There’s a derelict three-storey house towering over the road as one drives from Bonmahon Village towards the coast road to Tramore. It’s a building that I’ve passed hundreds of times but have never investigated properly until recently as it has an eerie look about it.
It transpires that it was built in the 19th century for the manager of the copper mine in the area.
It would seem from the plaque on the wall beneath the house that the most notable manager was a man called John Petherick
The fact that the house overlooked the area, now resembling wasteland, where the copper was concentrated by a small army of men, women and boys explains why the house was so tall.
The windows which once provided the view for the mine manager are either boarded up or have wooden frames, cracked glass, and flapping drawn curtains.
Going round to the rear of the house was like walking into a rusty past.
At first, I thought this was an old fireplace but on reflection, I’m not sure. Close by is an old water pump that had me wondering about the domestic arrangements in the big house back in the 19th century.
Even though it’s about two weeks since I was up at the house, the human stories it witnessed at both sides of those twelve windows continue to intrigue and haunt me.
The fact that I am writing this post on Thanksgiving Day in America is not lost on me. The Copper Coast and the mining works at Tankardstown always make me think of America and the many, many miners who moved to America, especially to Butte in Montana. I suspect that as I post this many of their descendants will be celebrating Thanksgiving but seeing this little corner of Ireland out of their eyes. Let us raise a glass together!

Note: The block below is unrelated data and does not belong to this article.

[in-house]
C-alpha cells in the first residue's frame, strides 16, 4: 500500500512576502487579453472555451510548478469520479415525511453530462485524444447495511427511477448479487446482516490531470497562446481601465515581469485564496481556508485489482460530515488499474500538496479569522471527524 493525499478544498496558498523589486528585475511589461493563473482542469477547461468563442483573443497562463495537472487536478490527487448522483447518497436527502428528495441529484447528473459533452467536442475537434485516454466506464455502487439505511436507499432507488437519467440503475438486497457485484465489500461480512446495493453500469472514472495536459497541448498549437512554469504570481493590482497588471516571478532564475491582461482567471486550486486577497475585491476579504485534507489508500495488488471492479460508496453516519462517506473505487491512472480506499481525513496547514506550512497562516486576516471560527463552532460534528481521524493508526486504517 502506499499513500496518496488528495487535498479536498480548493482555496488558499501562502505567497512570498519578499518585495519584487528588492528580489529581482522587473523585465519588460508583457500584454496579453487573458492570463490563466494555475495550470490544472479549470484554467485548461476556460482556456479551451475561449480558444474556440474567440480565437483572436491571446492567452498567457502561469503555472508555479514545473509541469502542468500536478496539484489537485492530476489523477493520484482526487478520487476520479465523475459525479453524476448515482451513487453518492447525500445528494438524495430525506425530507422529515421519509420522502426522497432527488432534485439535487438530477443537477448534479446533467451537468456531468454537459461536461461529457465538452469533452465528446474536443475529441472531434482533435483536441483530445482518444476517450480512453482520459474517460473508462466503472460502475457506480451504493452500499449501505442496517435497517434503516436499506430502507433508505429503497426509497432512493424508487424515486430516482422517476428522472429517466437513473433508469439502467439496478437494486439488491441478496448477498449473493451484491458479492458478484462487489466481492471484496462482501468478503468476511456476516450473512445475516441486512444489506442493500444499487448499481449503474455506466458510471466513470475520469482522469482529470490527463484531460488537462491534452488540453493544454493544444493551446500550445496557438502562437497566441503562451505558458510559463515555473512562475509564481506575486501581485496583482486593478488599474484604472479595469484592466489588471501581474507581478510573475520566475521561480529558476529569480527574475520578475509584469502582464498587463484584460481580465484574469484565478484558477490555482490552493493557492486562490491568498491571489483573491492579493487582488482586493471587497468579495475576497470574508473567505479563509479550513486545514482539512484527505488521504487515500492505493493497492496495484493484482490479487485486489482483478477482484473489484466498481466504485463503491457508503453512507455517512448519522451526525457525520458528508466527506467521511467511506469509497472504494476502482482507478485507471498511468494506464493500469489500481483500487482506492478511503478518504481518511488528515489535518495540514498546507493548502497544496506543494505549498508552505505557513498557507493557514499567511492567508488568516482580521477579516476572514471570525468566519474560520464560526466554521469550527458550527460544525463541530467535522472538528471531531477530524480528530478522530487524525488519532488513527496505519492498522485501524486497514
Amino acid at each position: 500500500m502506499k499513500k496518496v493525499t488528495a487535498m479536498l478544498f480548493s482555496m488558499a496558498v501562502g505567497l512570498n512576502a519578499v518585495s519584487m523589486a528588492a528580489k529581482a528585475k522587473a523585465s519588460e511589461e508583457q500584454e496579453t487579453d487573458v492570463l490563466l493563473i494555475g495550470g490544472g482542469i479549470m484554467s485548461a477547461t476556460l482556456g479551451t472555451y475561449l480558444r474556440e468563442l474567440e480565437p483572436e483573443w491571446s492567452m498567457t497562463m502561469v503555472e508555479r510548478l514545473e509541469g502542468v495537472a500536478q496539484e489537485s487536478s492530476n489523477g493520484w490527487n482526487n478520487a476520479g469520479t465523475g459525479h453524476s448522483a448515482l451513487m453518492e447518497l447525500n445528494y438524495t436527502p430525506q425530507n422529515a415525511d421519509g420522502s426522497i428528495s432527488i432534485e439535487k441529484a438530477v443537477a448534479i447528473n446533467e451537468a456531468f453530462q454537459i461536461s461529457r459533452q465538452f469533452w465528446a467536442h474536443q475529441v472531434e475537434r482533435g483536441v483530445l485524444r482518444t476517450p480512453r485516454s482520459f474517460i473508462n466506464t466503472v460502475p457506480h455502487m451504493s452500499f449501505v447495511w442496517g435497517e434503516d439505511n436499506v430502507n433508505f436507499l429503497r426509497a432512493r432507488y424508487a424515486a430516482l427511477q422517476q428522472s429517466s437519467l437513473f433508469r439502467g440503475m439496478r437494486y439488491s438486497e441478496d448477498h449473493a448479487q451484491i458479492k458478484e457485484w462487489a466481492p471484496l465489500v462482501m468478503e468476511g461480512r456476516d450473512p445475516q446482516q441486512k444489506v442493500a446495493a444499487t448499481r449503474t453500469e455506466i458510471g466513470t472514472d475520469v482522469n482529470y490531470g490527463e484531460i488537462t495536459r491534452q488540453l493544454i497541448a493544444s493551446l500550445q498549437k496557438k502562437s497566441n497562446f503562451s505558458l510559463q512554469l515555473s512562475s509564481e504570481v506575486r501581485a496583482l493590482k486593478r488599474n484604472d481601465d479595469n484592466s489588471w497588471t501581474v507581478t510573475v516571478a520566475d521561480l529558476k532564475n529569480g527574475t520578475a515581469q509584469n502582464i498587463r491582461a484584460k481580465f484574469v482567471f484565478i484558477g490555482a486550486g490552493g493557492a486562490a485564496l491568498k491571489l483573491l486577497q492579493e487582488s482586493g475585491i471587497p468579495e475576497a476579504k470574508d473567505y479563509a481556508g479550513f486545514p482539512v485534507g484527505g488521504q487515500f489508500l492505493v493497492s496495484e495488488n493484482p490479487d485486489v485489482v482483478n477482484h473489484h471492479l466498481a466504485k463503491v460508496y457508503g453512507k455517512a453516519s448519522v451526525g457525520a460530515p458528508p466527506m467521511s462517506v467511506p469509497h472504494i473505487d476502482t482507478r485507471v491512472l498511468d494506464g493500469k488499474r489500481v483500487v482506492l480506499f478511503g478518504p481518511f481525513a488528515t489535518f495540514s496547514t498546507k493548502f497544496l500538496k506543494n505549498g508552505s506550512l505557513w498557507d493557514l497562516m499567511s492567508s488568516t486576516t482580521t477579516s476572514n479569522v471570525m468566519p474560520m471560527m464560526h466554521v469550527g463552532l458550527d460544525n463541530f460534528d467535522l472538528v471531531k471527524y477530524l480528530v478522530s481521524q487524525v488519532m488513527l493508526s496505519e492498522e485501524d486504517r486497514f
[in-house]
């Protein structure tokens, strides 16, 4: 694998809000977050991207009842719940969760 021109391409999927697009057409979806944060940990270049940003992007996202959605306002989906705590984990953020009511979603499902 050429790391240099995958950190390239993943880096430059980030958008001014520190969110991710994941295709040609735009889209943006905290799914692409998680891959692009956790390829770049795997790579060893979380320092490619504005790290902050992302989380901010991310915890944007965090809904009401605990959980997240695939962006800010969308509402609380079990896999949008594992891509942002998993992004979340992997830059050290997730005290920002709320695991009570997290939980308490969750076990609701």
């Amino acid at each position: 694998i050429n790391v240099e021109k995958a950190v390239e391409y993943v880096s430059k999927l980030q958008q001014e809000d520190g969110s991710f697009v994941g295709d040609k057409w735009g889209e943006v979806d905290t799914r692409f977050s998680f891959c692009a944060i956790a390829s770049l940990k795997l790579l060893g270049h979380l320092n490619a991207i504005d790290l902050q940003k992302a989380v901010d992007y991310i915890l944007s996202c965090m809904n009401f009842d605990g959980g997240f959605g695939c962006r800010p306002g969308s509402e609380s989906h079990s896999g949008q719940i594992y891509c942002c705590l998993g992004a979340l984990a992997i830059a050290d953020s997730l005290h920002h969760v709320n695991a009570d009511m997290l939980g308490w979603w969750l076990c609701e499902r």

I’m hearing that Butte, Montana, the place to which so many of the miners of the Copper Coast here in Co. Waterford emigrated in the late nineteenth century, is freezing and snow-bound.
This very recent photograph of the the cliffs across from the mine-works at Tankardstown is especially for you:
And I would also like to bring you a poem from Leanne O’Sullivan’s wonderful collection The Mining Road (2013) which was inspired by the disused copper mines near Allihies in Co. Cork ~ mines to which some of the Bonmahon miners went before heading for Butte.
Perhaps this is why
I keep returning –
and the light
beyond the shaft.
the engine hauls
in ones and twos,
the darkened galleries,
and wet quartz
and glittering among
the constellations –
your own name
your hands entering
the world again.
( from: Leanne O’Sullivan(2013) The Mining Works, Bloodaxe Books)
Copper Mining was a major industry in Co. Waterford here in Ireland in the 19th century. It was based in the very scenic area around Bonmahon which is at the heart of what is now called the Copper Coast.
Every time I pass the main evidence of the mining works, which are located overlooking the sea at Tankardstown, my mind crosses the ocean to Butte, Montana. We know that many of the miners emigrated to Butte when the mines closed in Bonmahon. I often wonder how it was for those who settled in Butte and if many of their descendants have any real sense of the incredible beauty of the landscape in the area around Bonmahon.
Maybe, just maybe, someone from Butte whose ancestors came from Bonmahon will read this post and let me know how life turned out for their family thousands of miles from their home here in Co. Waterford.